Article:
And we're off to Jackson, Mississippi, to visit with the folks at member station WJVS - right after the show. We'll be broadcasting from there tomorrow. But for today, the customary election day "Blackout" on election coverage is in effect. We avoid - and I do mean avoid because we are tearing ourselves away from it - political or campaign news on a day like today for a whole host of reasons, the main of which is to avoid saying something which might be incorrect, which might have an affect on the voting but which we then would be unable to correct in time. Anything containing "advocacy" is verboten until the polls close. But until then, here's an interesting article about why some people can't get off the whole Jeremiah Wright thing. We have been talking about this in the office (of course some of it is partisan ... people who want to beat Obama are obviously going to grasp on anything they can to make him look bad. Unless of course they are guided by some inner moral compass. But who are we kidding?). What we've been debating here in the office is why is it that white politicians like John McCain aren't being forced to account for similar relationships, like with John Hagee who has made what a lot of people consider offensive comments about Catholics and Muslims? PBS's Bill Moyers, who interviewed Wright on his program, said, it comes down to race after all. But here's another idea about WHY it comes down to race:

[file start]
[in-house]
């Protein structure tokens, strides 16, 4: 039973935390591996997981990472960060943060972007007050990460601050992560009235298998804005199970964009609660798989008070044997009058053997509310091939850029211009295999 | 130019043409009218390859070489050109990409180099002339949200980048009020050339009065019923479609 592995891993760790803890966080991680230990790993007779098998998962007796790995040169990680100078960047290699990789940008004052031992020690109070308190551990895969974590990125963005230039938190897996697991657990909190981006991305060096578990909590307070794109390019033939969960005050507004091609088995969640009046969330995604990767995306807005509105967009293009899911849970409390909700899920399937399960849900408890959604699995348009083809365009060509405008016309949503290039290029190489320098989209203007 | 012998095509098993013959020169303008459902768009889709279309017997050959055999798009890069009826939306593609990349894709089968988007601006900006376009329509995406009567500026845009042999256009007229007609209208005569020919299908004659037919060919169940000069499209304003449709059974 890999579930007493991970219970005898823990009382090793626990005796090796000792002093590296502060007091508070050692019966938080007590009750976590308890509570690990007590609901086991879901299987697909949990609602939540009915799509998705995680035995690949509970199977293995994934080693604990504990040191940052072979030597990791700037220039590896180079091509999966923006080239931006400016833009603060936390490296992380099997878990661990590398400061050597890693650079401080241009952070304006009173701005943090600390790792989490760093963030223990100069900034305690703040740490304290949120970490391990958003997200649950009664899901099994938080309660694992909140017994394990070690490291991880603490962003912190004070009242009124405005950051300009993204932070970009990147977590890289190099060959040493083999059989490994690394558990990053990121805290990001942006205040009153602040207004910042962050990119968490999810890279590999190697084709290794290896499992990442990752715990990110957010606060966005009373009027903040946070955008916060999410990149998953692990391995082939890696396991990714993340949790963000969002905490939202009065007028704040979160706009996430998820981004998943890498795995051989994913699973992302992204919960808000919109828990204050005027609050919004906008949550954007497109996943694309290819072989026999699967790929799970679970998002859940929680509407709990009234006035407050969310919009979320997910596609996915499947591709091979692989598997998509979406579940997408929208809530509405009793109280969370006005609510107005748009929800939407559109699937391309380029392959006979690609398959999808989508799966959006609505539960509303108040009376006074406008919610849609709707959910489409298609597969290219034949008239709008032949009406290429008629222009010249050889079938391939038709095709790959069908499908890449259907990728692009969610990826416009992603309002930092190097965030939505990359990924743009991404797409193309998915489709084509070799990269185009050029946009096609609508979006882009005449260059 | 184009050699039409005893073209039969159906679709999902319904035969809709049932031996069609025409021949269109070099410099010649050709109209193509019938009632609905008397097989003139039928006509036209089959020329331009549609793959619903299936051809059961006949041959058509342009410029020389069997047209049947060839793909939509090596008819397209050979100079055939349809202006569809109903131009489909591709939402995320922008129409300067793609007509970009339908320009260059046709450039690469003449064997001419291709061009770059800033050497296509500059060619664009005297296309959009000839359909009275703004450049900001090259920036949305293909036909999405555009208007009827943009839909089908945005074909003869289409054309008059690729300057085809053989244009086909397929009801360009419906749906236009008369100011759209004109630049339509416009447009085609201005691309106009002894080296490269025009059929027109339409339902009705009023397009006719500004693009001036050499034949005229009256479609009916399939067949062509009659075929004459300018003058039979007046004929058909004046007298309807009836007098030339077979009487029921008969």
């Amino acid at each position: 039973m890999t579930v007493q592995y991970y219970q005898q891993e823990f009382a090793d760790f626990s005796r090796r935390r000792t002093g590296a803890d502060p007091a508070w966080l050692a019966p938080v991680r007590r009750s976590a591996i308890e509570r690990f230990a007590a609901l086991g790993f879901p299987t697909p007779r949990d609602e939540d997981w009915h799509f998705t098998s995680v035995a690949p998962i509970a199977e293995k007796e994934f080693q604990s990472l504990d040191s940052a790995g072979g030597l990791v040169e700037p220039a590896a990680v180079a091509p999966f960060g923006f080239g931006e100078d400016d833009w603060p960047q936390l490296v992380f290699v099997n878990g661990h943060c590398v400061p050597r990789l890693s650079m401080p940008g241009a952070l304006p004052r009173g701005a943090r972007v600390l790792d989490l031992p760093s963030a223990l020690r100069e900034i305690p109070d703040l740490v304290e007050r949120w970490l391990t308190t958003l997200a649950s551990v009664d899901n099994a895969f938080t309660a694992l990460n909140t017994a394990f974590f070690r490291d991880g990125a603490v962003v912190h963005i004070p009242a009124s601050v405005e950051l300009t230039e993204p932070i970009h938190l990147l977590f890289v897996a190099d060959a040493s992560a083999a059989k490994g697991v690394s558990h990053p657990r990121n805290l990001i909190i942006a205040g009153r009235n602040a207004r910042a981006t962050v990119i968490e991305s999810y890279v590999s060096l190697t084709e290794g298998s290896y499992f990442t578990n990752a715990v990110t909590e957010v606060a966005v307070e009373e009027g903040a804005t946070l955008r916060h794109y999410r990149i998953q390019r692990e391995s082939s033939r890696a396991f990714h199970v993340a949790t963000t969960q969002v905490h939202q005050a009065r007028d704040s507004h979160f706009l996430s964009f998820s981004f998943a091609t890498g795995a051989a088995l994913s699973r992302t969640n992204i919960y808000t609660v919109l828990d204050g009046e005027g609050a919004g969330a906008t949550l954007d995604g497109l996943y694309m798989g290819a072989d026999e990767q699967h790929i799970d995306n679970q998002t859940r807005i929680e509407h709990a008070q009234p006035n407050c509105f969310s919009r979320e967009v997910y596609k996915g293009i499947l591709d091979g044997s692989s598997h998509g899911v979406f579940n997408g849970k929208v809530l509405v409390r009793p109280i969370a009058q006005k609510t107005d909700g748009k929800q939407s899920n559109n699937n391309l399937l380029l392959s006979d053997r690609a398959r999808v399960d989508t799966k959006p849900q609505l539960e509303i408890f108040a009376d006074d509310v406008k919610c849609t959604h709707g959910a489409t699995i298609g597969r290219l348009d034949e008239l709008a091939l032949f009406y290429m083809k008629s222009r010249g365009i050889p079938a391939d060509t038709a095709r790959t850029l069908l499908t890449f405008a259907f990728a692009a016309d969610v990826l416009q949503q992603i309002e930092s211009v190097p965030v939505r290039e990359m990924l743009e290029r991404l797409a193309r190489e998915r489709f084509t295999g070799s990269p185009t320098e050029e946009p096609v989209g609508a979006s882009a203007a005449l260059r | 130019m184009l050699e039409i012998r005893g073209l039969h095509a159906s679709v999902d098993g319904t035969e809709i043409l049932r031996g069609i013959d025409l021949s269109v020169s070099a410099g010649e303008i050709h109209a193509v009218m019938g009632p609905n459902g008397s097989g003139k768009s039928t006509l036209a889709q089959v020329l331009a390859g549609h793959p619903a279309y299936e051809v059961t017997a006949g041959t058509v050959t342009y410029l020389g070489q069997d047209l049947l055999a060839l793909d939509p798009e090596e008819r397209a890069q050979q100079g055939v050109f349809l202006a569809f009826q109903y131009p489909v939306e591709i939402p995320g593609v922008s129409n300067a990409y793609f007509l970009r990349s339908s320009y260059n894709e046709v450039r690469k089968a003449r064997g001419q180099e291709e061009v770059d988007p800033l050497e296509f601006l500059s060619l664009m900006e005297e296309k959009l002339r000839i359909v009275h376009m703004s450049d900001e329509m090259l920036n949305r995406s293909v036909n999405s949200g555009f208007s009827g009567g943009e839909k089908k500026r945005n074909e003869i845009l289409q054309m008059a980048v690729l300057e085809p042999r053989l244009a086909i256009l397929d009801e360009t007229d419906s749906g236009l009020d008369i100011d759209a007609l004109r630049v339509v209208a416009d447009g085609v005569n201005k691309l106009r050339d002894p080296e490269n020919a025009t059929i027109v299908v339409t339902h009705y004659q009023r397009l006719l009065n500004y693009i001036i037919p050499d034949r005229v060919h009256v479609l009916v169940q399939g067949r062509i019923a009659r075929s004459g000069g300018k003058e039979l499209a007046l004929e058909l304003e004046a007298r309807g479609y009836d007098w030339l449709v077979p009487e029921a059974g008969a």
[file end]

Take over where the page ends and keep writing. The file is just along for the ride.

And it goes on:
Researchers suggest that it comes to the way people associate people of other races or appearances as being more alike then they do members of their own group. Putting it another way, we all want to be judged as individuals and can judge members of our own group as individuals. But we have a tendency to associate people of different races as being more similar to each other. Anyway don't take my word for it. Read this and see if it rings true to you.
Speaking of decoding Wright ... we just could not help but revisit one of the issues he raised in one of his now infamous appearances before the Detroit NAACP - which is: do black kids and white kids have different learning styles? We decided to ask one of the people he cited in his speech, Wayne State's Dr. Janice Hale what she thinks. And another scholar who's spent time thinking about the way kids learn. See what you think.
Both of the educators we talked to, Pedro Noguera of New York University and Janice Hale, of Wayne State University, have done extensive work on this question of whether kids of different ethnic backgrounds learn differently and they have come away with very different views. If you want to learn more, here are books by each of them:
His latest book, published just this April is The Trouble with Black Boys.
And Janice Hale: You can find out about her books here.
This is a very interesting issue. We will have to return to it.